Bruce Jones, another Sanders delegate from California, is taking that approach. He wants to make sure that climate change is front and center in the party and has proposed creating a permanent “climate council” in the Democratic National Committee.

“We have a grassroots effort that started in California district 14,” he said. “It was my idea and then Gus Peterson, my co-delegate, when we saw the official schedule of events, we didn’t see a climate council on it. We just started pushing around, seeing if we could get space and form one. The DNC has actually helped us to reserve space at the Philadelphia Convention Center. We’ll have sort of a climate council roundtable. We will have our list of speakers and it may be more of a pass-the-microphone thing. And we formed a Facebook group, Climate Change Delegates.”

Jones said his priority is to have a lasting positive impact, especially after seeing the way the Republican Party ignored climate change at its convention in Cleveland. “I’m watching the Republican Convention right now and I’m noticing that West Virginia is all about ‘Trump digs coal.’ And Alaska is all about ‘free our acreage so we can pump oil out of it,'” he said. “Nobody there is talking about the fact that 2016 is the hottest year mankind has ever seen.”

Does he think the DNC is taking this initiative seriously enough?

“I am at the moment trying to be very positive,” he replied. “My plan as a Bernie delegate is not to be protesting. My plan is to be working with the DNC to formally recognize a climate committee and eventually have a motion for this and everything. I don’t know—they don’t tell me their plans. I am not in those discussions about how next week’s events will go. But I assume the goal is to nominate a presidential candidate and to successfully tell the story about elevating that candidate. And they’re going to include what they will to increase the number of people to vote for our candidate.”

The differing comments from Solomon, Bernal and Jones underscore that there’s a wide range of temperaments and strategies about what to do in Philadelphia.

“Bernie led with integrity on issues and found a bunch of principled people that would like to make principled progress,” Jones said. “And do it in a way that brings trust back to government. I am proud of that and that is why I am in this. I wasn’t declared to any party four months ago. Bernie woke me up and I’m trying to make progress on what I think is the most important issue to humanity, which is climate change. And I think it is absolutely criminal that people are trying to continue the fossil fuel industry to the detriment of our grandchildren or children. I see it daily, when I watch the news, I see death by climate change.”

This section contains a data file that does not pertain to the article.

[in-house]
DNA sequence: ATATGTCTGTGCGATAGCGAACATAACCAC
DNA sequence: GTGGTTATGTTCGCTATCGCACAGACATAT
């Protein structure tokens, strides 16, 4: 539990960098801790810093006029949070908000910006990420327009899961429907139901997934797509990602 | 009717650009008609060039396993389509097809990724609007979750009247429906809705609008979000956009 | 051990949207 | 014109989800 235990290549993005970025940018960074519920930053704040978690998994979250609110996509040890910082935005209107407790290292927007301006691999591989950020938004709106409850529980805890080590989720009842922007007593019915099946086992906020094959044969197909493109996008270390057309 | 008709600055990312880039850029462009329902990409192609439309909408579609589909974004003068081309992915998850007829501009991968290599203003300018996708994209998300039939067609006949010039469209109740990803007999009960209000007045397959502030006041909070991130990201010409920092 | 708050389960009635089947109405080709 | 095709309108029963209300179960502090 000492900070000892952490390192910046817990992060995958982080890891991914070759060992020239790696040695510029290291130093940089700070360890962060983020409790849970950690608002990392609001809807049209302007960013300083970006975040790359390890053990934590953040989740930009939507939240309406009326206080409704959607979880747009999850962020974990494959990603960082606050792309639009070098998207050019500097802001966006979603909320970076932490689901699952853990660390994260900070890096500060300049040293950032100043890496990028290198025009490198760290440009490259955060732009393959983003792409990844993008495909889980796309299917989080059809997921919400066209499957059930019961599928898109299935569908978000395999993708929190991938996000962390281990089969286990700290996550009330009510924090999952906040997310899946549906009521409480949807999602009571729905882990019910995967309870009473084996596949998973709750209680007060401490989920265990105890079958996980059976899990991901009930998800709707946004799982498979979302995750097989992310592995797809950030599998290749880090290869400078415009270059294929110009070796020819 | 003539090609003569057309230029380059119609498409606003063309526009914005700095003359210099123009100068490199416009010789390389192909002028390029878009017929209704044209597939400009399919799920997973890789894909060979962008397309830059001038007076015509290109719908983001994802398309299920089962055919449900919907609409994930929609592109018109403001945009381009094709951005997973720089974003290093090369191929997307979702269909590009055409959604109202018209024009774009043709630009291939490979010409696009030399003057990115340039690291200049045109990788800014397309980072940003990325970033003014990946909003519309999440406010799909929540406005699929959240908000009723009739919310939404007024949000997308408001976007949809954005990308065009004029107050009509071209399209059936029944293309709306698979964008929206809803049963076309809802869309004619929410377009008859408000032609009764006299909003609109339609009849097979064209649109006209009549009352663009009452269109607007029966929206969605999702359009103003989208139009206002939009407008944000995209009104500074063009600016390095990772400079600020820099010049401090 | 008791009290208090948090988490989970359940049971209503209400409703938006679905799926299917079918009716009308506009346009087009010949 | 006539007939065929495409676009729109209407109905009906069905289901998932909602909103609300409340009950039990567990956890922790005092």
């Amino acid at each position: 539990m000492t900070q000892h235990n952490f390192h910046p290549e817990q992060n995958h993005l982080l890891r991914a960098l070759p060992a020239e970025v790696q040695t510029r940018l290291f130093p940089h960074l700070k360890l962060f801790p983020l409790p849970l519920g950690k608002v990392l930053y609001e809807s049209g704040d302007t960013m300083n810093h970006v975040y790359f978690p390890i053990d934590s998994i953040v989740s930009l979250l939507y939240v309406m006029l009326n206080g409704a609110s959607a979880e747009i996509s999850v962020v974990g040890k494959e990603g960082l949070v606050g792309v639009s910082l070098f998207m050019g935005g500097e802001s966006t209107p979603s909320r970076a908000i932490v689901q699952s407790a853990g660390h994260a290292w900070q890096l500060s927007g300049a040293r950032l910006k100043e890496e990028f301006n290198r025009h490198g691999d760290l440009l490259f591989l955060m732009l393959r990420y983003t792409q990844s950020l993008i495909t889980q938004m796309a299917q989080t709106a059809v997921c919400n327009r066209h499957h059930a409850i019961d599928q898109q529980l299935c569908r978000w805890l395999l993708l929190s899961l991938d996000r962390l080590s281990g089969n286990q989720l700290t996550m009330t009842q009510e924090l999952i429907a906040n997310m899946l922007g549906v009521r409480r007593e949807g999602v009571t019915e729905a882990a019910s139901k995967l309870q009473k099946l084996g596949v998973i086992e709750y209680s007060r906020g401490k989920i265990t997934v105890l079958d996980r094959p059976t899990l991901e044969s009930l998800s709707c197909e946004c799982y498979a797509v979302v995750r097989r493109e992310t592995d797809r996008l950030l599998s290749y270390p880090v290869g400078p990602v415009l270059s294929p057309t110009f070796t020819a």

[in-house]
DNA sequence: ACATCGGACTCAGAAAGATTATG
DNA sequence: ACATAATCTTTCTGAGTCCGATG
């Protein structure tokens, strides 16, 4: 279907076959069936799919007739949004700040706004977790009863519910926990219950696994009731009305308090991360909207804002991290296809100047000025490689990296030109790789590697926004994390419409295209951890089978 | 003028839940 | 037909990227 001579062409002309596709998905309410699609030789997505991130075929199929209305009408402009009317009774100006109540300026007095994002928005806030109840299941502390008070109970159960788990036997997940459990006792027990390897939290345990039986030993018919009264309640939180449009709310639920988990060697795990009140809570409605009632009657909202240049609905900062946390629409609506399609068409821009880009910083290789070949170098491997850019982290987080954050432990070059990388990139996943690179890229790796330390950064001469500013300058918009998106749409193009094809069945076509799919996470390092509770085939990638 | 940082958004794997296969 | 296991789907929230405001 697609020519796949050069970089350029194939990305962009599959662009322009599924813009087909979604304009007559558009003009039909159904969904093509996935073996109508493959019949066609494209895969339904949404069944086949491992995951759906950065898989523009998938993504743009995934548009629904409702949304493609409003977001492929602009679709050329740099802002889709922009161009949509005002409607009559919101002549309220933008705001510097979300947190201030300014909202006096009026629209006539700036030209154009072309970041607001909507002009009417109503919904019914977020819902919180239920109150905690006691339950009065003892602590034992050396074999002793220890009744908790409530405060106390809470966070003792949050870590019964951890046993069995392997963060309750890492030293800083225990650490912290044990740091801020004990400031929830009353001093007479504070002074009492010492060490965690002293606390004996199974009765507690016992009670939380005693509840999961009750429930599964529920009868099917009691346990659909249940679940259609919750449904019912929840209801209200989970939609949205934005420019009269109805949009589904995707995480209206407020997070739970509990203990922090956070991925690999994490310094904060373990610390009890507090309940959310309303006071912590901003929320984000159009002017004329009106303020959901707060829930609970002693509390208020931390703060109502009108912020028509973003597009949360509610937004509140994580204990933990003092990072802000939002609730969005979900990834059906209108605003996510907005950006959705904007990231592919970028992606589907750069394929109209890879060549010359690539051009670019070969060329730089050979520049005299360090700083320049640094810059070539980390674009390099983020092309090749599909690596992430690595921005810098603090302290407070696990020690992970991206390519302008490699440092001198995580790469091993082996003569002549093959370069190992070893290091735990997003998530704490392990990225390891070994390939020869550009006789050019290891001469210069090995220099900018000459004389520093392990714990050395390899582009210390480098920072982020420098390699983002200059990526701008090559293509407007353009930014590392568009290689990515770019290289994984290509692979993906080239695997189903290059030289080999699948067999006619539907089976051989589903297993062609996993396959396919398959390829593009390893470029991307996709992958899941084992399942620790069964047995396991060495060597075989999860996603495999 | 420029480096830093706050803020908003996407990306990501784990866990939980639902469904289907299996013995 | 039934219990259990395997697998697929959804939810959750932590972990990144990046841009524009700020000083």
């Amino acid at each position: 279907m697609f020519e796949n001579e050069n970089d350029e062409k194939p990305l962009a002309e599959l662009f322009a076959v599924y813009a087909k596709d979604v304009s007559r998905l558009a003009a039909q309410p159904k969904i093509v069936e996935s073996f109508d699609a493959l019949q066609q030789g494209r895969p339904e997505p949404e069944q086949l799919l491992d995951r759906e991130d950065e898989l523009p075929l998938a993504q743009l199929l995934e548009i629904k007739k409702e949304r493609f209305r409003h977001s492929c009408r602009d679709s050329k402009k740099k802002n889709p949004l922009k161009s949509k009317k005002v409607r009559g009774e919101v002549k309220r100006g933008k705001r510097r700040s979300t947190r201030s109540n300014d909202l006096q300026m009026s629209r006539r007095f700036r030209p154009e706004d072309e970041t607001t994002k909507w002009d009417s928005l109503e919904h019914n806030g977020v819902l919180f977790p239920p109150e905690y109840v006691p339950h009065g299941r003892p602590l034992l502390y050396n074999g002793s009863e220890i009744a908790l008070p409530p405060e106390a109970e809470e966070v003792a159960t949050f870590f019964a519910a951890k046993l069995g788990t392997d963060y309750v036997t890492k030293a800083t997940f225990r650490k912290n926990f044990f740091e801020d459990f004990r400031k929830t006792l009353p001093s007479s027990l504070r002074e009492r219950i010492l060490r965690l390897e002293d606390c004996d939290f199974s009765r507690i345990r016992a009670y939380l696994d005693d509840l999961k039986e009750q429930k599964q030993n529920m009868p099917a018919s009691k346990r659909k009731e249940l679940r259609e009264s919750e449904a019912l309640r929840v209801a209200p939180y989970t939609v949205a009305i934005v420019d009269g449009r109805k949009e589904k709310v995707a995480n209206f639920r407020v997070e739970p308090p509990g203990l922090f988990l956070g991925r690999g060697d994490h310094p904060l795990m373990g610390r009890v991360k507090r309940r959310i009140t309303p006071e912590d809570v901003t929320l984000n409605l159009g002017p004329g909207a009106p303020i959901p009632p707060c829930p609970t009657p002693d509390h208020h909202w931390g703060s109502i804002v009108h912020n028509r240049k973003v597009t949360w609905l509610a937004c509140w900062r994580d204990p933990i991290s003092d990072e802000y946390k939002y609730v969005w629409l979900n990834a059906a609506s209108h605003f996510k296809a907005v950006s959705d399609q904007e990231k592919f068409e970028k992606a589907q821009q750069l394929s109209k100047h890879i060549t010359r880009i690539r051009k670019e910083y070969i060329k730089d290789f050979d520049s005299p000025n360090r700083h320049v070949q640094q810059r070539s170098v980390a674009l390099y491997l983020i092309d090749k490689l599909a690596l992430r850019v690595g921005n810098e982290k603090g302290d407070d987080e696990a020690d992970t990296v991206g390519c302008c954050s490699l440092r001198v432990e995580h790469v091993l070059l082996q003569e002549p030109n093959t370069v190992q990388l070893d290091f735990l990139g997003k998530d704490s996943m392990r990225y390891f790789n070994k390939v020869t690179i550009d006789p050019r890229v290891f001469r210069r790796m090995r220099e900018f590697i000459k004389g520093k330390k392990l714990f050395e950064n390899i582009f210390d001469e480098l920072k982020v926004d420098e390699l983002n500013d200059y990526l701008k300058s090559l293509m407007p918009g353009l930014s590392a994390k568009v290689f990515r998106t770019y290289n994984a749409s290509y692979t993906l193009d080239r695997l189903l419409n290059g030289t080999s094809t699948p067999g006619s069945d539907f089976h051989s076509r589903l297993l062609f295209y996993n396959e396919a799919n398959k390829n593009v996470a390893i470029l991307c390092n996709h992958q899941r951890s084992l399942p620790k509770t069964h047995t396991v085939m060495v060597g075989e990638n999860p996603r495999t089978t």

Jones said he doesn’t want to end up as a “30-second soundbite” on the evening news that will soon be forgotten. But other Sanders delegates, like Solomon, who has previously run for Congress, say the signal sent by the vice-presidential choice cannot be underestimated, especially if it is a politician with a pro-corporate resume.

”That’s where the Clinton people and their choice will be critical,” Solomon said, “because you can bullshit all you want as a candidate or an operative, but who they choose will tell us a huge amount. And we’re ready, we’re ready to protest, if they make the choice that it seems like they are going to make.”

Bernal, too, said the Sanders delegates are waiting and watching as big decisions loom. But she did not think a majority are going to Philadelphia to be disruptive.

“It’s a minority, still, so far,” she said. “A lot is going to depend on what happens from the end of the Rules Committee going all the way through up to Thursday, depending how the Bernie delegates feel they were dealt [with]. If they feel they were dealt a crappy hand, or a less than ideal hand, I think you will see some discontent. But I don’t think the average Bernie delegate is looking to go in there to just pick a fight. I think what they are doing is kind of a wait and see.”

 

Photo: Supporters cheer as U.S. Democratic presidential candidate Bernie Sanders addresses supporters following the closing of the polls in the California presidential primary in Santa Monica, California, U.S., June 7, 2016.   REUTERS/Lucy Nicholson